Nessie, the Loch Ness Monster, has been in the hearts and heads of people almost as long as genuine written history. Whatever the creature is, or whatever it is that people think they see at the Loch, needs to be preserved.
People in general love myths. Look how long the myth of Santa Claus has been around, at least here in America. Without this belief, the economy would suffer. Think of the bazillions of dollars being spent because people want their tiny tots to share the myth of a Santa, just as they did as youngsters.
I remember the night when my father simply announced at the dinner table that like the mythical Easter Bunny, which I had already lost faith in, Santa Claus was also a myth. It was my mom and pop who bought Christmas gifts and adorned the Christmas tree on Christmas Eve, along with it’s equally exciting underground of houses, children, and a host of other ill-fitting layout mismatches. My sister, two years older than me, had made no comment; I was a bit too stunned to speak. Plus, Dad said, “Now let’s drop the subject and eat.”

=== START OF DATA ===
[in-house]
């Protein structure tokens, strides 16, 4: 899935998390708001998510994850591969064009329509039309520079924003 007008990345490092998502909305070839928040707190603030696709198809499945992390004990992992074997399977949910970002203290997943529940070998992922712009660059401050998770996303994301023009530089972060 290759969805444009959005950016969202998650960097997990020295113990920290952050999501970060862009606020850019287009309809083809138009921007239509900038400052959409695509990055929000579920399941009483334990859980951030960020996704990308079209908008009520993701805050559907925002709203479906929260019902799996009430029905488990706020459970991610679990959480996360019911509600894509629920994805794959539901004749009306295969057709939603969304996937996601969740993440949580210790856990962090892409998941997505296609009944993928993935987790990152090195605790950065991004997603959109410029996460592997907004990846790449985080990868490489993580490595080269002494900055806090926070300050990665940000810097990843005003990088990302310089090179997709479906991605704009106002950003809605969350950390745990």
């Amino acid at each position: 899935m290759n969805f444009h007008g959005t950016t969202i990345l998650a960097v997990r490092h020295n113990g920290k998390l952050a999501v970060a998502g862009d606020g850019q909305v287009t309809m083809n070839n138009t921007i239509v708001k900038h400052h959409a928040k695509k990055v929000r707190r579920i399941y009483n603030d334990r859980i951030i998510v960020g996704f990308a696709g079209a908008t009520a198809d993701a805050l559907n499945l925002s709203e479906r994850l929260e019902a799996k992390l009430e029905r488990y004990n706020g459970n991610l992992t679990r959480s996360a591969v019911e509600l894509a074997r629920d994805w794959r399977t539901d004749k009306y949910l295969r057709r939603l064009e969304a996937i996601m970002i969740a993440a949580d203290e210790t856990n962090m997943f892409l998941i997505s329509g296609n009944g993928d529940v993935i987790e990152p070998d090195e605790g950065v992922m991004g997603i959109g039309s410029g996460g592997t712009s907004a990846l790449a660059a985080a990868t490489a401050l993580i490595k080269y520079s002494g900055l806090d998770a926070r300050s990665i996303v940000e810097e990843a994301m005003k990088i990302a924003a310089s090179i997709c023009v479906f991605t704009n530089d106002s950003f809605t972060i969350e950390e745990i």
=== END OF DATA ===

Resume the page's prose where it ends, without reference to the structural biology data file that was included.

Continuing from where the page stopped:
But as I thought about it, it began to make sense now. Christmas and Santa Claus were there so that my sister and I as children could enjoy the absolute magic of Christmas morning. I thought of all the children around the world who still believed in the myth and in a very odd way, I felt both saddened and yes, cheated.
So why give up the myth of Nessie, the Loch Ness Monster? People have believed in Nessie as far back as the 6th century when Saint Columba, an Irish Monk, allegedly tamed the beast so that it no longer killed humans. Of course, Saint Columba also converted most of the Scottish population into believing that Jesus Christ had come to save all mankind from eternal damnation provided they follow Jesus’ precepts.